The very detailed and impressive Marine Railway Cradle model will be on public display at the Halifax Central Library (5440 Spring Garden Road) on Saturday March 25, 2017, between 9 am to 2 pm.
Once again, this is part of an annual National Engineering Month event featuring a student Popsicle stick bridge and other design competitions.
Shubenacadie Canal Commission representatives will be answering questions and providing insights on how 150 years ago, boats moved overland between the harbour and Sullivan’s Pond, without the use of oil, gas, steam, electricity, wind, engines, or horsepower.
This overland route includes the Dartmouth Greenway park area. A life sized replica of the Marine Railway Cradle and Flume House has been recreated and is now onsite.
National Engineering Month Public Display
March 25th at the Halifax Central Library
Displays – 1st floor, 9:30AM to 2:00PM
- Bridge competitions, High-school Ambassador Competition Displays – Paul O’Regan Hall, 12:00PM
- Junior High Design Challenge – Paul O’Regan Hall, Registration at 10:00 am
“What in the world does the Shubenacadie Canal have to do with St. Patrick’s day?” Well, at the very least, it is clear the Canal has a lot to do with the Irish. It was in 1827, the year after the official sod turning which initiated the work on the Canal, that the ship Corsair arrived from Scotland with a number of Canal workers and their families. “But what’s this got to do with Ireland”, you ask. Well, the year before this there had been a strike of Canal workers in Scotland and it was only because men were brought from Ireland that work on the Forth and Clyde Canal in Scotland could continue.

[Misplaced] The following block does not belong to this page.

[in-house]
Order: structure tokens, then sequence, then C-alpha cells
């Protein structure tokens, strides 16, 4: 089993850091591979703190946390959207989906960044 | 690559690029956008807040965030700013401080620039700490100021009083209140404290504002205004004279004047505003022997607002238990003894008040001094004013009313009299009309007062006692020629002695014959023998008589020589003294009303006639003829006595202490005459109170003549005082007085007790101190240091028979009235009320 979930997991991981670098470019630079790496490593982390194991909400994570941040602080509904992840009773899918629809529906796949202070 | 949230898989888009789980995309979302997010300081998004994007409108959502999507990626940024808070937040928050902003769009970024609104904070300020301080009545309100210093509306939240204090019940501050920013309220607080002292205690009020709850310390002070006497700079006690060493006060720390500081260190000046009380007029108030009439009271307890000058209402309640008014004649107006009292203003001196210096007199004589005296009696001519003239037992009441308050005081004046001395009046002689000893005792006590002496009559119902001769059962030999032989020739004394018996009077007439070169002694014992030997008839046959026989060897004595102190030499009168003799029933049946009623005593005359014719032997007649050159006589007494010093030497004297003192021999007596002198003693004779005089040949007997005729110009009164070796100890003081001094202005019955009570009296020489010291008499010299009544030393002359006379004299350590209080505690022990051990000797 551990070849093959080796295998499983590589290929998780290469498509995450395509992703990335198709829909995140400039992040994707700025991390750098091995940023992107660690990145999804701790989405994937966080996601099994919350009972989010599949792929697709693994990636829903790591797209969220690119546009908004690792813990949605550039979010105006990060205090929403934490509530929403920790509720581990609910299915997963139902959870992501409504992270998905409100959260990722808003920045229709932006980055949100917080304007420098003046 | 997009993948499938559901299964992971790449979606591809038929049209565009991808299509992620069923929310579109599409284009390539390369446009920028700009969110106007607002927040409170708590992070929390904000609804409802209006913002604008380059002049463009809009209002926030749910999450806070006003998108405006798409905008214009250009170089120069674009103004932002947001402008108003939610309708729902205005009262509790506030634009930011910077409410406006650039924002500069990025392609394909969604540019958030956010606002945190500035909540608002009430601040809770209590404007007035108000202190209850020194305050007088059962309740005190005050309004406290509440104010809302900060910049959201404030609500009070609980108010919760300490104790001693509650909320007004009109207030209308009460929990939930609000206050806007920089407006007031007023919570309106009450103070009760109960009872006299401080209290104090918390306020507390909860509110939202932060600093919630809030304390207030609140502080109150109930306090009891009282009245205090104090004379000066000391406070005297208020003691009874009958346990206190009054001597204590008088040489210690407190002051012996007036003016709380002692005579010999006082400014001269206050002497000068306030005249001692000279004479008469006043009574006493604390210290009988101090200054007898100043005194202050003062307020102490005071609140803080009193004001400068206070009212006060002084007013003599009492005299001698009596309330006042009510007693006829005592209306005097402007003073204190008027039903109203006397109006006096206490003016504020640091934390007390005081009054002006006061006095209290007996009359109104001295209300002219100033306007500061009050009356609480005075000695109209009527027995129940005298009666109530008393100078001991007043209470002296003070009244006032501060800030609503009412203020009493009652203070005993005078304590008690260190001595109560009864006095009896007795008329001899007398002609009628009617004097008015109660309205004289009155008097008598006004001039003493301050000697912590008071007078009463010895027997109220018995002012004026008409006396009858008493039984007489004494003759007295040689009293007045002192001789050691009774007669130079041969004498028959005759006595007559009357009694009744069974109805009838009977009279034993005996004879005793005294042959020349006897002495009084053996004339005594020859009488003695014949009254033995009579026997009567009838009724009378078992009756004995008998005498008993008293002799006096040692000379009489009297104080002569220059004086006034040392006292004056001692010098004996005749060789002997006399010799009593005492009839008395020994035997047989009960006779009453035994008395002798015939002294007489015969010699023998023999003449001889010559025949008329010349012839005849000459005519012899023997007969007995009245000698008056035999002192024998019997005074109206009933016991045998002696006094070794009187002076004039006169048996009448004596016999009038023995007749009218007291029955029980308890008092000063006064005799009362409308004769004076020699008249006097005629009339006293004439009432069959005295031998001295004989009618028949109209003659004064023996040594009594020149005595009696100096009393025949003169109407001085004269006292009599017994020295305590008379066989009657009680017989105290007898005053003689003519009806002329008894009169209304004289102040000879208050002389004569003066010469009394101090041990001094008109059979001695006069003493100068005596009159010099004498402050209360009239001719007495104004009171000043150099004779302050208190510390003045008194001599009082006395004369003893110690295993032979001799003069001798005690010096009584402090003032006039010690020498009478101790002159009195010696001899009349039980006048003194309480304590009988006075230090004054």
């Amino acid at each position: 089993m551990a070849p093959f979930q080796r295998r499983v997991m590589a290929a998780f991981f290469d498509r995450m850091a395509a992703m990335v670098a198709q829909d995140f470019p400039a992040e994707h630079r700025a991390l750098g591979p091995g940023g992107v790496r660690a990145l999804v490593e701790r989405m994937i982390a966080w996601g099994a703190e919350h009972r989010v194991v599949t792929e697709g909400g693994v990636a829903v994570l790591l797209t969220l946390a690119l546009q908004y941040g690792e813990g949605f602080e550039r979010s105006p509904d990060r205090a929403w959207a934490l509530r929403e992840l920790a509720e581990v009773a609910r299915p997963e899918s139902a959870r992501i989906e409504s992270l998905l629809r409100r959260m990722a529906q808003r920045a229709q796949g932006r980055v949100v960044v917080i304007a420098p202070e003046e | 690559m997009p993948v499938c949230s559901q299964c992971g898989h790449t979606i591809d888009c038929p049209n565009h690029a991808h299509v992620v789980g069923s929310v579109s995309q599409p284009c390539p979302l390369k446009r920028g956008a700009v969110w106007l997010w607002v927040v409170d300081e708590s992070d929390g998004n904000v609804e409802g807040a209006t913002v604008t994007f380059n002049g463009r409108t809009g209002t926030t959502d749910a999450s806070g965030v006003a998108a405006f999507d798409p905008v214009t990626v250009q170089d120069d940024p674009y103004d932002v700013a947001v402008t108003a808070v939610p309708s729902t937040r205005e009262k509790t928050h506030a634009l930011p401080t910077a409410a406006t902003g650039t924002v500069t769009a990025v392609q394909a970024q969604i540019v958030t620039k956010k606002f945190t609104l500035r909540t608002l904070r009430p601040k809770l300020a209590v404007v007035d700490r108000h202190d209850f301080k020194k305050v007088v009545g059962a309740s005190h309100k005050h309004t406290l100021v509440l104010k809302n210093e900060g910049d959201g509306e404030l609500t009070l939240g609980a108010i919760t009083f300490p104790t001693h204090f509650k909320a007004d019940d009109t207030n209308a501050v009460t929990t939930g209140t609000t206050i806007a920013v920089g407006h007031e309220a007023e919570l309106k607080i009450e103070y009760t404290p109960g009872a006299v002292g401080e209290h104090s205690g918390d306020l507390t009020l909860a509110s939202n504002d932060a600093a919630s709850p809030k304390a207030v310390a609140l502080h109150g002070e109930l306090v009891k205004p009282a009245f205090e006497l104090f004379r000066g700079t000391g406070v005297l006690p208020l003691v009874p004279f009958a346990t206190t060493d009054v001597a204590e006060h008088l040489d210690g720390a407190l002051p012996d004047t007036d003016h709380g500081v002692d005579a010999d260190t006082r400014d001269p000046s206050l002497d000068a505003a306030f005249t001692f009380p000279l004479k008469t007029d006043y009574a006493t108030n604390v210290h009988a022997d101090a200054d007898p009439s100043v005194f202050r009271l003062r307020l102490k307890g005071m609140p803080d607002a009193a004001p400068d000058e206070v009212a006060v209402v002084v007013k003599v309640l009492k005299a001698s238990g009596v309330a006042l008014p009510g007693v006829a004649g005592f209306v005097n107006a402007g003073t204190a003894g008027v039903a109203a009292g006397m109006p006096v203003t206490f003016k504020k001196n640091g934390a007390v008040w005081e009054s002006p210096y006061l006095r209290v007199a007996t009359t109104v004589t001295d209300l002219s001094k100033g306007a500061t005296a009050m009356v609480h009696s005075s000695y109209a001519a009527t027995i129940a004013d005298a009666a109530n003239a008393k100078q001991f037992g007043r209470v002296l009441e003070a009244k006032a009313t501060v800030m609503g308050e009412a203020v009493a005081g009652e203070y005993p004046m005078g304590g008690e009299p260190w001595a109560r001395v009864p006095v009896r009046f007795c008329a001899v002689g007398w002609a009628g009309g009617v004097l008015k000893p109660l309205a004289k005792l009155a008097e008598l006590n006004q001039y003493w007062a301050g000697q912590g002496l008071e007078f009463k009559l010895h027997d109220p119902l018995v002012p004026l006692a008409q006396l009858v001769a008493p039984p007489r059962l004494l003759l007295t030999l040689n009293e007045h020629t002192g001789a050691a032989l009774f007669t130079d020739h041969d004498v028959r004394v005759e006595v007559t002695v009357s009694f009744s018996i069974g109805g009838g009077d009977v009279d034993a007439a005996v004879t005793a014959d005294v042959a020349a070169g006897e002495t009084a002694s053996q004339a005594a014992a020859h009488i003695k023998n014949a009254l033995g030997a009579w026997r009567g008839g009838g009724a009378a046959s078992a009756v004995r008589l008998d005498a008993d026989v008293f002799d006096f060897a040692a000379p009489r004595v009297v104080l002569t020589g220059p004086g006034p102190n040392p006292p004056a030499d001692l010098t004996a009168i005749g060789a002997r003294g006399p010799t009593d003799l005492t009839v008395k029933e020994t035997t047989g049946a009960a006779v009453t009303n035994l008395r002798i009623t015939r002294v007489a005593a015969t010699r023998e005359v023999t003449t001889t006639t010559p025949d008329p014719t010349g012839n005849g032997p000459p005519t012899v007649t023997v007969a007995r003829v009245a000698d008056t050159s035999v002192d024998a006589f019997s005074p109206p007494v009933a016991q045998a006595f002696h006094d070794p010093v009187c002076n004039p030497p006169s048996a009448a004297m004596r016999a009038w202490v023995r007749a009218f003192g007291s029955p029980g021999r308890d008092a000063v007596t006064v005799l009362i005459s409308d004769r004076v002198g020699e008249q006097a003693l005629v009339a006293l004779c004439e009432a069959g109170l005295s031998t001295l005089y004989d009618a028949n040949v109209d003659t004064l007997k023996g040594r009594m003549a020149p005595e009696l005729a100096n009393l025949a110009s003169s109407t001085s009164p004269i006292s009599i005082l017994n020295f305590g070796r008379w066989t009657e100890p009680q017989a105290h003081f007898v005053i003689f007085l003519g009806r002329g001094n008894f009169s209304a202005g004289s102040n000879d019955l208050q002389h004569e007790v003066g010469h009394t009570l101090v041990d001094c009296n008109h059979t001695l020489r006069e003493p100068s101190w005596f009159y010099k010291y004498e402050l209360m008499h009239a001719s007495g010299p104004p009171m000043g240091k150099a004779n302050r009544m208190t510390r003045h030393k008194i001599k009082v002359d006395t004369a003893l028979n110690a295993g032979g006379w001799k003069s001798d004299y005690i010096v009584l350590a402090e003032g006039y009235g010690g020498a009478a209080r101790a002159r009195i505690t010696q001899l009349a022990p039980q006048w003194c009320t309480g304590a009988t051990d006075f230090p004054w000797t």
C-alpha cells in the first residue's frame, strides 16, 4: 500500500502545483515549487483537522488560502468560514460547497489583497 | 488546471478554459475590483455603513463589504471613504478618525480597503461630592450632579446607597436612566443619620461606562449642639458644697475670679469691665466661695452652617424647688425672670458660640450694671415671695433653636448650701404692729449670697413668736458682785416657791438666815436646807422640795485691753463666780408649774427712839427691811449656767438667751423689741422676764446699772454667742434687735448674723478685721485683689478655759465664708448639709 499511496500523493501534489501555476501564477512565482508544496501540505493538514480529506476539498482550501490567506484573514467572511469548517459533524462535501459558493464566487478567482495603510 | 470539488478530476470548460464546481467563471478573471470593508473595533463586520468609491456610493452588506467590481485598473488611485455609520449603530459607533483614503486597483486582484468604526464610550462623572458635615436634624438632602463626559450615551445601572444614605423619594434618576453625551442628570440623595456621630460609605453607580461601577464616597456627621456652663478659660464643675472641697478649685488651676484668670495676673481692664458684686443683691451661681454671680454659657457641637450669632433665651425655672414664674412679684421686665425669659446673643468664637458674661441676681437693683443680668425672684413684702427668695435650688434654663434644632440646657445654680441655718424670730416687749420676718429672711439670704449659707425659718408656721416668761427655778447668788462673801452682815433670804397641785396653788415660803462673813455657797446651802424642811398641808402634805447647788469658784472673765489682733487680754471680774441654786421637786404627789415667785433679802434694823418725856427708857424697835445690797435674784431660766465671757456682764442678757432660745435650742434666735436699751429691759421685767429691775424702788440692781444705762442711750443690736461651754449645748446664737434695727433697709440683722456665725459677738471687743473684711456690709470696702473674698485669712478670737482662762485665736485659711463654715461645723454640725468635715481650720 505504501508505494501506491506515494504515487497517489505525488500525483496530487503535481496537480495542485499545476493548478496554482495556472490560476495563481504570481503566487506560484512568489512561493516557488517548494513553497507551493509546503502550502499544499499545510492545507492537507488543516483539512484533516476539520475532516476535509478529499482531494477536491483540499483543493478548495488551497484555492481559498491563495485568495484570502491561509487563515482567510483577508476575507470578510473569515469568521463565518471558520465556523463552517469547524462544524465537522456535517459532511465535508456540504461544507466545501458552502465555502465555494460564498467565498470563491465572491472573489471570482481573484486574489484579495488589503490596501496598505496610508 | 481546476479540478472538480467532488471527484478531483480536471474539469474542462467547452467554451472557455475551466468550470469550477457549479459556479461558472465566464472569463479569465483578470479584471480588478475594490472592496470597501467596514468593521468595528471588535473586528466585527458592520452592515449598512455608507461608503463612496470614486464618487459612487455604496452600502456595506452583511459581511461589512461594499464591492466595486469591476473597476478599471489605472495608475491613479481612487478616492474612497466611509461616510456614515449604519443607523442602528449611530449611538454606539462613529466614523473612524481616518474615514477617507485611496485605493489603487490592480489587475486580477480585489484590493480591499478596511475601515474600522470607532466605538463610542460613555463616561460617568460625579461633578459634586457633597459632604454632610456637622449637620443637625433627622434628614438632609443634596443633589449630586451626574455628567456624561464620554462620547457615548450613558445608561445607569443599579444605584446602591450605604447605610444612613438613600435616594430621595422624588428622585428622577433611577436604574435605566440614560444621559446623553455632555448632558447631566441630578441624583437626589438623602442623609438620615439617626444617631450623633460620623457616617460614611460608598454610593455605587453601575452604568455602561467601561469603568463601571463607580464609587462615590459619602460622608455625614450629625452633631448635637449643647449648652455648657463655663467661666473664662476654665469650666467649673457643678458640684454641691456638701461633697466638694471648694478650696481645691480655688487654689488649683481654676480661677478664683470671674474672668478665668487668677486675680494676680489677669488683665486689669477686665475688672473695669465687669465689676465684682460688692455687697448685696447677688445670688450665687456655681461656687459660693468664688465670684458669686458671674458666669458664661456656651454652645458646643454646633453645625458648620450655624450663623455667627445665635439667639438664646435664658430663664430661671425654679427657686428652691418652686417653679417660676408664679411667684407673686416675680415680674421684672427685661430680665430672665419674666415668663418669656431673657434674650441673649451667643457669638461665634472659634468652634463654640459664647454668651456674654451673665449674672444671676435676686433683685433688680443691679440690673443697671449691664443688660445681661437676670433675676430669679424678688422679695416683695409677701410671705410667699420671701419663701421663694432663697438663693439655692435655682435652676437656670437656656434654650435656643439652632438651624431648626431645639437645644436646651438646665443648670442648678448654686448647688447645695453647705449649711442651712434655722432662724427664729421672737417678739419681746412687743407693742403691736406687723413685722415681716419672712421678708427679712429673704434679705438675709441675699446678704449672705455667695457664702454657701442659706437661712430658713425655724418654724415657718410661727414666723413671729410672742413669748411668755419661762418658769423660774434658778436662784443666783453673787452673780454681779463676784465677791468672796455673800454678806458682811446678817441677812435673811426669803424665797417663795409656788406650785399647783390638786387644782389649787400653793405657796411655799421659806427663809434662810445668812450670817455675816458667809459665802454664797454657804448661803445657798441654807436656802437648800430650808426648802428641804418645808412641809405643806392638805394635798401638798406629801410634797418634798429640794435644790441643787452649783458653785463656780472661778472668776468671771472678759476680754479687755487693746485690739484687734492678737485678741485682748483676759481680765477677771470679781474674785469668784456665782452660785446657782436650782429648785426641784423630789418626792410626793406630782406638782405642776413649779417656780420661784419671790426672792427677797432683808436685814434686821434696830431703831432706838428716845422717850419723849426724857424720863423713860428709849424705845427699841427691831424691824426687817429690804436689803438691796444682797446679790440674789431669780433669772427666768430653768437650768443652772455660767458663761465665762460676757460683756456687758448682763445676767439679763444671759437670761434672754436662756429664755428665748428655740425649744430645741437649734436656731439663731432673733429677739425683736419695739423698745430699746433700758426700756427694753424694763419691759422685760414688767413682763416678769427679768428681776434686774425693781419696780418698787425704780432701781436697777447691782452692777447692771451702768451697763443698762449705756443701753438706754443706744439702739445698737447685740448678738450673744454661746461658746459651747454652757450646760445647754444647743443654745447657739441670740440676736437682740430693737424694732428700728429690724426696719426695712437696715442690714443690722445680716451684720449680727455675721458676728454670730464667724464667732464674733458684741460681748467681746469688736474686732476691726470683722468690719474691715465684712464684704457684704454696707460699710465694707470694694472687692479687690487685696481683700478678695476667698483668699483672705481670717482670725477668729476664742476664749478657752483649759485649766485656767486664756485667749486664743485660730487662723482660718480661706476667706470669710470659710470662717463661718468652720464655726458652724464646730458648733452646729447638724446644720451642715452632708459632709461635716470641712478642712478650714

However, this project ended in 1827. What were these Irish workers to do then? Well several Nova Scotians who were in Scotland seeking experienced Canal workers had an answer to this question. “Come aboard the ship Corsair which is bound for Nova Scotia and we will hire you to work on the Shubenacadie Canal”. And come they did. Once they arrived in Dartmouth they built crude homes of stone, wood and sod. The remains of a few of these are still visible. A number of families settled around the area we now call Sullivan’s Pond Park which was named after the man who oversaw the excavation of the Pond.
You have probably noticed that the name of the lower part of what was Pine St. is now, very appropriately, called Irishtown Rd.